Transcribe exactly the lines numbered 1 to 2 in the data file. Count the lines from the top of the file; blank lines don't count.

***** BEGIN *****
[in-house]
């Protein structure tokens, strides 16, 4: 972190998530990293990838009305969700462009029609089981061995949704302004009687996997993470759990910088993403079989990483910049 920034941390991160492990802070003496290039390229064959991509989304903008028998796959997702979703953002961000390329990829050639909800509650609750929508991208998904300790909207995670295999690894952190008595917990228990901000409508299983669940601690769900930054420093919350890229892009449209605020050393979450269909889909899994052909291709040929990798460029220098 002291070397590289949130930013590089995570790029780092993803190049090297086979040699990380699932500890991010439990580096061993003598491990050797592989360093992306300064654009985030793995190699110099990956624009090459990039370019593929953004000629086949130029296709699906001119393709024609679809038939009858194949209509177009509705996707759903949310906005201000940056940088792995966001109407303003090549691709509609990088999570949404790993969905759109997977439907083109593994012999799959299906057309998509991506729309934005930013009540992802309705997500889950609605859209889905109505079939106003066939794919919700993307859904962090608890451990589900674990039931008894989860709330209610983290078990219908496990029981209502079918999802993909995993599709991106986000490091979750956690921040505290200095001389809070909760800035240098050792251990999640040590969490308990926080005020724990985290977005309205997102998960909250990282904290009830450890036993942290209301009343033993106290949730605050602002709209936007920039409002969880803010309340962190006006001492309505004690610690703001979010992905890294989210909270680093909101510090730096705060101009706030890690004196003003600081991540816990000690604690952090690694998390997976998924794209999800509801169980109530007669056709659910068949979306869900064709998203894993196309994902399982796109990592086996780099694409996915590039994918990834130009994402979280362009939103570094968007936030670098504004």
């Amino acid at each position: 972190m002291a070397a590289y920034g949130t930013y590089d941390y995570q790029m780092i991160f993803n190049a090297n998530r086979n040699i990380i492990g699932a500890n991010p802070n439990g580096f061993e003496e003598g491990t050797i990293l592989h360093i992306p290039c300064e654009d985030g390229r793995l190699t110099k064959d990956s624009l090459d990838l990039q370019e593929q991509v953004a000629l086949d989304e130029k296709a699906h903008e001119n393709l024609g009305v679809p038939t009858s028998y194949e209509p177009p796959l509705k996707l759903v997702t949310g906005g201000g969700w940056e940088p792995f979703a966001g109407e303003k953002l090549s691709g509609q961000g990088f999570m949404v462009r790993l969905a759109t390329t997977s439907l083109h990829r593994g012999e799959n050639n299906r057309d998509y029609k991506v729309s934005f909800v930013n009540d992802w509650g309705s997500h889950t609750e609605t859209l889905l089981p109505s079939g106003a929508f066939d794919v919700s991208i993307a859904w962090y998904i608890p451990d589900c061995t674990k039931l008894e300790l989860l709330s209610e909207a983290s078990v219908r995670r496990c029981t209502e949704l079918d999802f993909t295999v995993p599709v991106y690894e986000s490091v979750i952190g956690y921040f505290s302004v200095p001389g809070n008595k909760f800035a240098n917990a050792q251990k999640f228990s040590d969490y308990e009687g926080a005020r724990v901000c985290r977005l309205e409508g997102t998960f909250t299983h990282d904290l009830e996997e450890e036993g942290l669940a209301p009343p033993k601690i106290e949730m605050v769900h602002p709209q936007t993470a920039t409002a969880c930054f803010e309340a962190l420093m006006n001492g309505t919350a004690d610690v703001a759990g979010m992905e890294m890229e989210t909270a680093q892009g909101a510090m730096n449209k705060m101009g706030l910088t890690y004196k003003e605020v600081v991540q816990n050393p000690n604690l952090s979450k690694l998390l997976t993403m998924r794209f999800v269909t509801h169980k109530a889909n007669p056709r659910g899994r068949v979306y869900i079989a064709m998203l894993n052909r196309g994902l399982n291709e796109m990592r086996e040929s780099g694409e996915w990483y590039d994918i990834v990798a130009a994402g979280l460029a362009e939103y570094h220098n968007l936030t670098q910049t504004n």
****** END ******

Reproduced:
[in-house]
């Protein structure tokens, strides 16, 4: 972190998530990293990838009305969700462009029609089981061995949704302004009687996997993470759990910088993403079989990483910049 920034941390991160492990802070003496290039390229064959991509989304903008028998796959997702979703953002961000390329990829050639909800509650609750929508991208998904300790909207995670295999690894952190008595917990228990901000409508299983669940601690769900930054420093919350890229892009449209605020050393979450269909889909899994052909291709040929990798460029220098 002291070397590289949130930013590089995570790029780092993803190049090297086979040699990380699932500890991010439990580096061993003598491990050797592989360093992306300064654009985030793995190699110099990956624009090459990039370019593929953004000629086949130029296709699906001119393709024609679809038939009858194949209509177009509705996707759903949310906005201000940056940088792995966001109407303003090549691709509609990088999570949404790993969905759109997977439907083109593994012999799959299906057309998509991506729309934005930013009540992802309705997500889950609605859209889905109505079939106003066939794919919700993307859904962090608890451990589900674990039931008894989860709330209610983290078990219908496990029981209502079918999802993909995993599709991106986000490091979750956690921040505290200095001389809070909760800035240098050792251990999640040590969490308990926080005020724990985290977005309205997102998960909250990282904290009830450890036993942290209301009343033993106290949730605050602002709209936007920039409002969880803010309340962190006006001492309505004690610690703001979010992905890294989210909270680093909101510090730096705060101009706030890690004196003003600081991540816990000690604690952090690694998390997976998924794209999800509801169980109530007669056709659910068949979306869900064709998203894993196309994902399982796109990592086996780099694409996915590039994918990834130009994402979280362009939103570094968007936030670098504004």